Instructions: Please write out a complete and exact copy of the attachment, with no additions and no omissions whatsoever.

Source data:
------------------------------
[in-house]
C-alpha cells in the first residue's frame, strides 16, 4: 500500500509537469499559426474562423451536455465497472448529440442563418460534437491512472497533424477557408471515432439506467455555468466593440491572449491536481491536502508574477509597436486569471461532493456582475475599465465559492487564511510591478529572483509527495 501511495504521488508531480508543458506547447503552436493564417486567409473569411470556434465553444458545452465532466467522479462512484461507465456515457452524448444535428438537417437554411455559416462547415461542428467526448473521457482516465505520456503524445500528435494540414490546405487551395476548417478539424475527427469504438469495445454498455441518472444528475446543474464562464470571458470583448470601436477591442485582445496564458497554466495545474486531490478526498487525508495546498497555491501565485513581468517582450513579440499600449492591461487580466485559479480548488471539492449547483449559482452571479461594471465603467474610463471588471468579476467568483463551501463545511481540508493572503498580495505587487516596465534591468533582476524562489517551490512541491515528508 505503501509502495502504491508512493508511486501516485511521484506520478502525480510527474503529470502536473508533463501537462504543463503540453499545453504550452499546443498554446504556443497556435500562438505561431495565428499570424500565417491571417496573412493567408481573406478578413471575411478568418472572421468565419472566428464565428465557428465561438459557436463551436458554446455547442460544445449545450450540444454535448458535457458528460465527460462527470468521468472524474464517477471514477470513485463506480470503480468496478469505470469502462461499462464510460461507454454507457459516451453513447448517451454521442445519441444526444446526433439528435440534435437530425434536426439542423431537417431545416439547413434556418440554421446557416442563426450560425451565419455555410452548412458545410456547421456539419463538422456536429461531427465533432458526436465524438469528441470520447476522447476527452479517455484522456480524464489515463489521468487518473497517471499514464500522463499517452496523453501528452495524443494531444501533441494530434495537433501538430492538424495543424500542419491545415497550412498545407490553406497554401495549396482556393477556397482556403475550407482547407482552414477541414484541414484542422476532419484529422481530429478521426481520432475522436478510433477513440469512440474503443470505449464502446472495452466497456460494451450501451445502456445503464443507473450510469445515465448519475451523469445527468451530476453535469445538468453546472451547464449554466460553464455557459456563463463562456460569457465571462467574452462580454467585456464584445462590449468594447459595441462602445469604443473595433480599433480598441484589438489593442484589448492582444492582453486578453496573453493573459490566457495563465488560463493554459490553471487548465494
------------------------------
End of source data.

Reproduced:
[in-house]
C-alpha cells in the first residue's frame, strides 16, 4: 500500500509537469499559426474562423451536455465497472448529440442563418460534437491512472497533424477557408471515432439506467455555468466593440491572449491536481491536502508574477509597436486569471461532493456582475475599465465559492487564511510591478529572483509527495 501511495504521488508531480508543458506547447503552436493564417486567409473569411470556434465553444458545452465532466467522479462512484461507465456515457452524448444535428438537417437554411455559416462547415461542428467526448473521457482516465505520456503524445500528435494540414490546405487551395476548417478539424475527427469504438469495445454498455441518472444528475446543474464562464470571458470583448470601436477591442485582445496564458497554466495545474486531490478526498487525508495546498497555491501565485513581468517582450513579440499600449492591461487580466485559479480548488471539492449547483449559482452571479461594471465603467474610463471588471468579476467568483463551501463545511481540508493572503498580495505587487516596465534591468533582476524562489517551490512541491515528508 505503501509502495502504491508512493508511486501516485511521484506520478502525480510527474503529470502536473508533463501537462504543463503540453499545453504550452499546443498554446504556443497556435500562438505561431495565428499570424500565417491571417496573412493567408481573406478578413471575411478568418472572421468565419472566428464565428465557428465561438459557436463551436458554446455547442460544445449545450450540444454535448458535457458528460465527460462527470468521468472524474464517477471514477470513485463506480470503480468496478469505470469502462461499462464510460461507454454507457459516451453513447448517451454521442445519441444526444446526433439528435440534435437530425434536426439542423431537417431545416439547413434556418440554421446557416442563426450560425451565419455555410452548412458545410456547421456539419463538422456536429461531427465533432458526436465524438469528441470520447476522447476527452479517455484522456480524464489515463489521468487518473497517471499514464500522463499517452496523453501528452495524443494531444501533441494530434495537433501538430492538424495543424500542419491545415497550412498545407490553406497554401495549396482556393477556397482556403475550407482547407482552414477541414484541414484542422476532419484529422481530429478521426481520432475522436478510433477513440469512440474503443470505449464502446472495452466497456460494451450501451445502456445503464443507473450510469445515465448519475451523469445527468451530476453535469445538468453546472451547464449554466460553464455557459456563463463562456460569457465571462467574452462580454467585456464584445462590449468594447459595441462602445469604443473595433480599433480598441484589438489593442484589448492582444492582453486578453496573453493573459490566457495563465488560463493554459490553471487548465494